ND's independence in football could very well come to an end by the 2020 decade and when the Big East approached Penn State about coming "home" during the last expansion, their reply was indeed "No, thank you" but they asked that the league be careful as to which teams they did offer an invite to. Why would they care which teams the Big East let in if they never saw any possibility whatsoever of some kind of future membership in the league? It isn't as though they are 100% satisfied with Big Ten membership. ;)


Quote:
Retaining Georgetown and Villanova in hybrid break way just to maintain the potential of attracting Notre Dame and Penn State does not provide any value.


Again, assuming what the original poster posited that partial hybrids might be the wave of the future (which I disagreed with, but agreed that the Big East would likely benefit from this situation), Nova and G'Town provide value regardless of whether or not PSU and ND decide to join or not.

The Big East (or whatever it calls itself should there be a split) sells itself as being a conference representing "eastern" markets, particularly "northeastern" ones. If there is indeed a split, the league is only going to go to 9 or 10 teams during the first decade or so of the all-sports league. The one or two teams to be invited will likely come from UCF, ECU, and Memphis. The league will continue to monitor teams like UMass, Temple, and perhaps even Navy, but they won't rely on them at the start.

With Rutgers, Syracuse, UConn, and Pitt the only Top 50 northeastern markets they can stake a claim to are NYC, Hartford, and Pitt. At least with the Wildcats and the Hoyas, they can stake a claim to Philly and DC. And remember, these are claims, not outright ownership of these markets. With Temple and Navy they could get the same thing, but they obviously don't feel strongly enough about either, otherwise they would have been offered full membership over Cincinnati.


Quote:
If the Big East football schools get serious and realize they need more football schools, the only option to accomplish this is in a break away conference.


You are stating the obvious here. The question this thread is considering is that if there is a break-up, should it be all-sports only? or should a partial hybrid be considered?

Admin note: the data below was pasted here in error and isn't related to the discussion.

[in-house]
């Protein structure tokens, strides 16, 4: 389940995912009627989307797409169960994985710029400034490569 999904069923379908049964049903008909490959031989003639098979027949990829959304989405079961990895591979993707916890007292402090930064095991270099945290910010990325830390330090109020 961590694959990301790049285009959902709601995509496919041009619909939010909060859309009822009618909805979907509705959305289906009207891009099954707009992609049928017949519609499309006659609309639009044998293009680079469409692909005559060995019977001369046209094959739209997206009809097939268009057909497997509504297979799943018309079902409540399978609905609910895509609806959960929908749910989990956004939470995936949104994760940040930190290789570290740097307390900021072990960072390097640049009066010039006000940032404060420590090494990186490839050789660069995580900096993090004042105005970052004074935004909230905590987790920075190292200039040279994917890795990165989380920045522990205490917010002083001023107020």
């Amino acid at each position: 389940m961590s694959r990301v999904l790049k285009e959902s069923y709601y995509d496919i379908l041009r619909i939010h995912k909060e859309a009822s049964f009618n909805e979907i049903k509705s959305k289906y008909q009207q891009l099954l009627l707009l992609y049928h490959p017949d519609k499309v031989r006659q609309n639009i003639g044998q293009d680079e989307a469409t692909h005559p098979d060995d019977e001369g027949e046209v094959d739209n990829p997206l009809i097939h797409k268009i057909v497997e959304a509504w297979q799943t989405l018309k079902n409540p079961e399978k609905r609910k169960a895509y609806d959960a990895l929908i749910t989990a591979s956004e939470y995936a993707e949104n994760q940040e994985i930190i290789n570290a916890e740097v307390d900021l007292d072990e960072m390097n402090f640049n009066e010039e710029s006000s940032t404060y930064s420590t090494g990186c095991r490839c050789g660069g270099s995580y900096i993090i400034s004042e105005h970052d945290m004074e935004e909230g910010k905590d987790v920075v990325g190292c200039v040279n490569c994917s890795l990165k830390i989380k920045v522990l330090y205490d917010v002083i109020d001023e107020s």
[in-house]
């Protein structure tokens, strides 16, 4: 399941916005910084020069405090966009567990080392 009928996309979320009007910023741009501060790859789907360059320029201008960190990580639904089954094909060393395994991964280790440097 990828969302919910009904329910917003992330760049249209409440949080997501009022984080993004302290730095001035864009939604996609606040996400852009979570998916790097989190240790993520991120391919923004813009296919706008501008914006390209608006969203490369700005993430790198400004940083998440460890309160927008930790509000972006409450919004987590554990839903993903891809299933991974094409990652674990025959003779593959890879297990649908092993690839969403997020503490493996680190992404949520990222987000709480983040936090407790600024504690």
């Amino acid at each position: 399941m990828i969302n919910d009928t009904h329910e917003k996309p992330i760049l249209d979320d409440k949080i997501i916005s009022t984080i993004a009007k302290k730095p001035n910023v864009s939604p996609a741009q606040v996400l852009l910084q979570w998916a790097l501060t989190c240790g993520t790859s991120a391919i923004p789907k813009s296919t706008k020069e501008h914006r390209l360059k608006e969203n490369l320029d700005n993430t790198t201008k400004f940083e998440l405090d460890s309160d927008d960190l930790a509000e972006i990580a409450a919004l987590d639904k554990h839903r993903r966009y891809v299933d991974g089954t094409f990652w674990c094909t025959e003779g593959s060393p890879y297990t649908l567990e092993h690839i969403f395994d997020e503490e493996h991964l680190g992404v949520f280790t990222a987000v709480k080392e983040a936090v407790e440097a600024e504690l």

For the other 5 super-conferences, I believe the answer is all-sports only. For other leagues, a partial hybrid might be the better answer.

Of course this assumes in the Big East's case that the bb schools would be willing to break ranks with their brethren - which very well might not be the case. However, in this thread we assume for the moment that they would be willing to do so.


Quote:
The first test will probably come sooner than latter when Big Ten finally decides to expand to long overdue number 12.

At that time assuming the Big Ten is able to attract one of the 8 Big East schools, the 7 remaining Big East football schools would be foolish to just add a replacement when a minimum of two football schools would be needed to ensure 8 conference game schedule.

A break away conference would probably want to keep as much of the eastern flavor as possible and UMass and Temple would be probably get the invite to reach 9 schools.


I disagree. They already chose Louisville and Cincinnati over those northeastern markets. The only time market came into play was when they chose USF over UCF when BC announced they would be ACC #12.

And that was because there simply was no great difference between the two in terms of athletics. The Big East football schools problems are manyfold. It is not simply the scheduling of an 8th league game. It includes their non-BCS Bowl line-ups as well as the perception that their fans do not travel well. Temple and UMass would only heighten those other areas of weakness and not help considerably in terms of markets.

The realistic choices, assuming ND and PSU continue to say "No", remain UCF, ECU, and Memphis.


Quote:
This time around the BCS automatic bid is not longer an issue or concern. WVU and Louisville have taken care of this requirement for the immediate future.


Yes, under the coaching of Petrino and RichRod. Both of whom are gone now. The league remains subject to the new criteria until such time as they have a BCS Bowl tie-in. The criteria has been met for 2008 and 2009 and the league is off to a great start for auto-bid status in 2010 and 2011 since the next 4-year review period for BCS auto-bids will take into account the 2006, 2007, 2008, and 2009 seasons.

However, the league will never be 100% secure in its auto-bid without having an anchor BCS Bowl. There are too many factors that could threaten it - Big 10 expansion, the success of conference networks such as the BTN, the anti-Big East bias that exists in both the good ole boys college football community and the media, etc.


Quote:
The topic we should probably be debating; in a break away do you expand to 12 team or go with 9 teams and expand latter to 12.


I think the answer to that realistically is 10 football schools, just in case the Big Ten does target a Big East school for expansion. The only reason to go to 12 is for a conference championship game. And let's face it - if the ACC can't make a success of it with theirs, why should the Big East even bother? It's not as though the "realistic" candidates are all that compelling anyway.


Quote:
As for the topic of this thread, what if the hybrid is working for the Big East. Check back with me latter after the Big Ten makes a decision on number 12.


That could be quite a while! ;)

Cheers,
Neil